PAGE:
NEW YORK (GenomeWeb) – A study evaluating the use of pharmacogenetic testing to administer the blood thinner warfarin in an Asian population showed that genotyped patients required fewer dose titrations in the first two weeks of starting therapy compared to those receiving the anticoagulant based on their clinical factors.
The authors of the 322-patient study, published in BMC Medicine earlier this month and led by Nicholas Syn and Boon-Cher Goh from the National University Cancer Institute in Singapore, claim this is the largest randomized assessment of genotype-guided warfarin dosing in an Asian population and the first assessment of a multi-ethnic Asian population. The investigators hypothesized that administering warfarin based on patients’ genotypes would be just as good as using clinical features in terms of the number of dose adjustments they would need in the first two weeks on therapy, when they are at the highest risk for experiencing adverse events from warfarin.
The study, which involved Chinese, Indian, and Malaysian patients, met this non-inferiority endpoint based on an analysis of 269 evlauable patients, and showed that those in the genotyping arm required fewer average dose adjustments compared to controls — 1.77 versus 2.93.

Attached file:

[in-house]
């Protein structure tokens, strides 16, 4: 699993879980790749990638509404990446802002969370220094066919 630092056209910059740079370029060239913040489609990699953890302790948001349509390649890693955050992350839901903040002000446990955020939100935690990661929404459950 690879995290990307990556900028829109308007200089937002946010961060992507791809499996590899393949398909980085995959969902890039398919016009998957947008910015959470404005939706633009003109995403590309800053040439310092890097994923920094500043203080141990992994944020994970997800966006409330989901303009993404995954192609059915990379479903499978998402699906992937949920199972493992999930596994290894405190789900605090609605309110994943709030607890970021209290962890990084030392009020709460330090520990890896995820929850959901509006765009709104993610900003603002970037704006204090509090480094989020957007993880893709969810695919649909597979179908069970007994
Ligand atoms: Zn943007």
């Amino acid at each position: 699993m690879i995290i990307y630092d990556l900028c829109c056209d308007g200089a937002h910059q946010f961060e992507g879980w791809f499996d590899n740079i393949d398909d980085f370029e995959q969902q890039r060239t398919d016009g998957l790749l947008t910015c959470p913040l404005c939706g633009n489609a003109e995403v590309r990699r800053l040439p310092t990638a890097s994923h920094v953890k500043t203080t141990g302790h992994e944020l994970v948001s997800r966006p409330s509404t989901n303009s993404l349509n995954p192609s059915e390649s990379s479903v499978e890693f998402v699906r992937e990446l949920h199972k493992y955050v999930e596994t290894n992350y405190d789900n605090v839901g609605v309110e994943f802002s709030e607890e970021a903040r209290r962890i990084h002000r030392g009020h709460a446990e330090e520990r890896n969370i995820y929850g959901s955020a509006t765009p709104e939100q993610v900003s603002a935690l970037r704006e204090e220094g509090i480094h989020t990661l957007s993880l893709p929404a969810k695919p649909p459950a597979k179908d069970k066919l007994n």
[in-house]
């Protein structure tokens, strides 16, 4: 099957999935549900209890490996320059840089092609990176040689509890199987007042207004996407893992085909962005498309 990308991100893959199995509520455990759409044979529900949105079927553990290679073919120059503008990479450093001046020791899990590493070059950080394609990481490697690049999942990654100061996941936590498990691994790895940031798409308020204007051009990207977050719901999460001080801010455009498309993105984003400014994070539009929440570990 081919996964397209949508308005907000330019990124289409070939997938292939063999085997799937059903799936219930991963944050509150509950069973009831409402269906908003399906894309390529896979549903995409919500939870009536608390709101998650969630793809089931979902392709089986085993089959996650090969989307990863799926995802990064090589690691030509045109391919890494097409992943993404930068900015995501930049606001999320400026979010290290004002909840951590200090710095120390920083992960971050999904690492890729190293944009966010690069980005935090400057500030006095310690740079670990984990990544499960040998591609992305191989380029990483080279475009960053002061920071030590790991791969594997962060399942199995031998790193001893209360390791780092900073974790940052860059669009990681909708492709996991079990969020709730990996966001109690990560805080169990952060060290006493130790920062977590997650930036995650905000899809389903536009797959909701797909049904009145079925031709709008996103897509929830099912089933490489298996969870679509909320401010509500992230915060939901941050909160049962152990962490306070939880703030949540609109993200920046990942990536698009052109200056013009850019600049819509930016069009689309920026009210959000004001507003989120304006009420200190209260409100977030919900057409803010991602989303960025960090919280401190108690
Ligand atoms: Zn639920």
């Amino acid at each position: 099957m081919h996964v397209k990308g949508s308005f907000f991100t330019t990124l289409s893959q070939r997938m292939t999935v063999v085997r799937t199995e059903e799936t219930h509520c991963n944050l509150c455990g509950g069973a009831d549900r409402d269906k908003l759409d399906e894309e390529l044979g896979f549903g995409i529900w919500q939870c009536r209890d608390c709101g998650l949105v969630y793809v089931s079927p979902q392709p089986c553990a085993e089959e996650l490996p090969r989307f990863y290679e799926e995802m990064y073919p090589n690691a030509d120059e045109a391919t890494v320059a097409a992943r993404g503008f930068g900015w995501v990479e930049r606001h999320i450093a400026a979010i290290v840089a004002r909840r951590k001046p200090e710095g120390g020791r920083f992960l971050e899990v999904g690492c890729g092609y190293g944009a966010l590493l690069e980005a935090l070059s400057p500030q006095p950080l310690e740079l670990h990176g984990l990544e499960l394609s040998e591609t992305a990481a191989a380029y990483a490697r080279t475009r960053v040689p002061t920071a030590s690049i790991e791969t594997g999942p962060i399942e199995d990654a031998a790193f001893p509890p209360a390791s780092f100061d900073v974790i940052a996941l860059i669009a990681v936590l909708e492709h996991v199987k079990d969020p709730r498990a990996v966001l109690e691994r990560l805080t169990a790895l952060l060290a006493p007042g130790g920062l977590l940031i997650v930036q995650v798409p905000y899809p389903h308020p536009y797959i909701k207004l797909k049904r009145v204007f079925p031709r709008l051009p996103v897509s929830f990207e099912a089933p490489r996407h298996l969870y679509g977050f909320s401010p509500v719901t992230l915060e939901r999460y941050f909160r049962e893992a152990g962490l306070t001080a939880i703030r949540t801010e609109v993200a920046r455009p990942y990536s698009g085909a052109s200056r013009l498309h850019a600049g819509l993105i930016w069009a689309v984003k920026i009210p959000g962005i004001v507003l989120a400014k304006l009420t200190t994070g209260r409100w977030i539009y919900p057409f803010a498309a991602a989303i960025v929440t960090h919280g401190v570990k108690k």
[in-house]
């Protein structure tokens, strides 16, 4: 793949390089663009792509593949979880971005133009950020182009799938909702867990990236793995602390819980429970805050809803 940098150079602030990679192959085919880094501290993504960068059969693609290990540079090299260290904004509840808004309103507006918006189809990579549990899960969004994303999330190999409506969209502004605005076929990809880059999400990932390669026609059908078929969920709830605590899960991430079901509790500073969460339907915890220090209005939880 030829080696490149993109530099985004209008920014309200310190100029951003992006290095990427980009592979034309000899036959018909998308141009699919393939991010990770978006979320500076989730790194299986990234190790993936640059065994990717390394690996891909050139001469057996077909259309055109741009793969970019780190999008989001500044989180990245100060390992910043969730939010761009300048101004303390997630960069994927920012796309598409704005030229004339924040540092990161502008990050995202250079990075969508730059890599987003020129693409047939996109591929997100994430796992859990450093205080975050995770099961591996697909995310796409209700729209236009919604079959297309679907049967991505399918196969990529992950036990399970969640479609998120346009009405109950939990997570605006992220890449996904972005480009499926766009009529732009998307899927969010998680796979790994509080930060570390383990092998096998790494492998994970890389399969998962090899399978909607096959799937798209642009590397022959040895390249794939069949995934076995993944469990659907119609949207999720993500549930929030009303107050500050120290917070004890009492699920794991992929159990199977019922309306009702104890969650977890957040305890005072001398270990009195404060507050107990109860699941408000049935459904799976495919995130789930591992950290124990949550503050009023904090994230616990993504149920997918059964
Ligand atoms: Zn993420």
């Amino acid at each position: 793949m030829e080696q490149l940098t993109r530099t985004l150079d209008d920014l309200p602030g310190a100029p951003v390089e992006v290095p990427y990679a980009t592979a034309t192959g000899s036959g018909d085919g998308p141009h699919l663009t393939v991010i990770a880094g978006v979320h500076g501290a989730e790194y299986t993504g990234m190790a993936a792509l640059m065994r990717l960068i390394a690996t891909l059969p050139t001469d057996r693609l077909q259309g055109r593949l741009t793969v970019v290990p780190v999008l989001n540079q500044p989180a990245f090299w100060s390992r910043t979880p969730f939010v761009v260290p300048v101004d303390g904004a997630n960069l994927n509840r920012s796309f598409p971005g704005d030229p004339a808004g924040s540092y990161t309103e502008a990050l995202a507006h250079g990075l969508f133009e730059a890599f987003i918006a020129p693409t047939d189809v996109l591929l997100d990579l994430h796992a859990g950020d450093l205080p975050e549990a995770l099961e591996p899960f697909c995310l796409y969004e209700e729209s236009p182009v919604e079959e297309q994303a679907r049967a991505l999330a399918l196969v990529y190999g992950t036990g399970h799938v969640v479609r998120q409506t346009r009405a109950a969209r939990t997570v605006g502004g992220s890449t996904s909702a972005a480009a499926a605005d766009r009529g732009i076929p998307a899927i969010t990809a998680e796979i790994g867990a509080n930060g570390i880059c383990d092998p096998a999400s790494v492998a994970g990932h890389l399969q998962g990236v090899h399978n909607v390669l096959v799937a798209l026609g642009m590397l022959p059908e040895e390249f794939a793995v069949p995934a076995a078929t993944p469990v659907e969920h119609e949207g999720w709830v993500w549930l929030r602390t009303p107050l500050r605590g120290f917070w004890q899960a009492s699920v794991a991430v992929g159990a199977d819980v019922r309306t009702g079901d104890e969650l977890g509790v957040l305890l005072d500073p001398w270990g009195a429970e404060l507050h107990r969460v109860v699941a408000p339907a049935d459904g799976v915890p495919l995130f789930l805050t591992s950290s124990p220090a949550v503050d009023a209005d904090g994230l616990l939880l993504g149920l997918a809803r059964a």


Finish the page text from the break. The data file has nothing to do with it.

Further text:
The researchers also considered whether patients in the genotyping arm or the standard of care group would fare better across a number of secondary endpoints, such as the percentage of time patients were in therapeutic range, the time they took to achieve stable international normalized ratio, and bleeding episodes. However, the authors reported that the percentage of time that patients were in therapeutic range over the three-month study period and the median time it took for patients to achieve stable international normalized ratio didn't differ between the groups. Rates of minor and significant bleeding events, recurrent venous thromboembolism, and out-of-range INRs were also similar between the two arms.
To date, most randomized warfarin PGx studies have been done in Caucasian populations, which makes it difficult to extrapolate the utility of genotyping in other ethnic groups. Some experts have opined that warfarin PGx dosing algorithms should be used in the populations in which they were developed.